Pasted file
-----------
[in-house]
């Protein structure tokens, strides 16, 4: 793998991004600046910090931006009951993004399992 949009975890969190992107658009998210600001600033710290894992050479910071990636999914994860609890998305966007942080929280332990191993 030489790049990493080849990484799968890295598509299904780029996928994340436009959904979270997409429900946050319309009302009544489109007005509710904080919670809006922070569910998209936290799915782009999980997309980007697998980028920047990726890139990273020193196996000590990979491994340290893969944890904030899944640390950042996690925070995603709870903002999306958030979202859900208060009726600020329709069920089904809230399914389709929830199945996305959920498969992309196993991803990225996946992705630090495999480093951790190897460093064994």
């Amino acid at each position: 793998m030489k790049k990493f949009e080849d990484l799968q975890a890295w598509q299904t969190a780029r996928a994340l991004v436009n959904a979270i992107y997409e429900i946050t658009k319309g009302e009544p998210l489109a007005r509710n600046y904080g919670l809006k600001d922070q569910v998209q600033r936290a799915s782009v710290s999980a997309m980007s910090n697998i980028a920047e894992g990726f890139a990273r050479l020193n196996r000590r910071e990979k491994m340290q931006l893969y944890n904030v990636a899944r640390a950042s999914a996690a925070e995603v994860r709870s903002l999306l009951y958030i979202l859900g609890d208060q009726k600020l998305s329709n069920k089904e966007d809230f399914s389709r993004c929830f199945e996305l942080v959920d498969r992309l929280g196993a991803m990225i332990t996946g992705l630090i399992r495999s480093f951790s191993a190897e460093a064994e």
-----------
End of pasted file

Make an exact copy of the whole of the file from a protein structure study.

[in-house]
């Protein structure tokens, strides 16, 4: 793998991004600046910090931006009951993004399992 949009975890969190992107658009998210600001600033710290894992050479910071990636999914994860609890998305966007942080929280332990191993 030489790049990493080849990484799968890295598509299904780029996928994340436009959904979270997409429900946050319309009302009544489109007005509710904080919670809006922070569910998209936290799915782009999980997309980007697998980028920047990726890139990273020193196996000590990979491994340290893969944890904030899944640390950042996690925070995603709870903002999306958030979202859900208060009726600020329709069920089904809230399914389709929830199945996305959920498969992309196993991803990225996946992705630090495999480093951790190897460093064994």
């Amino acid at each position: 793998m030489k790049k990493f949009e080849d990484l799968q975890a890295w598509q299904t969190a780029r996928a994340l991004v436009n959904a979270i992107y997409e429900i946050t658009k319309g009302e009544p998210l489109a007005r509710n600046y904080g919670l809006k600001d922070q569910v998209q600033r936290a799915s782009v710290s999980a997309m980007s910090n697998i980028a920047e894992g990726f890139a990273r050479l020193n196996r000590r910071e990979k491994m340290q931006l893969y944890n904030v990636a899944r640390a950042s999914a996690a925070e995603v994860r709870s903002l999306l009951y958030i979202l859900g609890d208060q009726k600020l998305s329709n069920k089904e966007d809230f399914s389709r993004c929830f199945e996305l942080v959920d498969r992309l929280g196993a991803m990225i332990t996946g992705l630090i399992r495999s480093f951790s191993a190897e460093a064994e």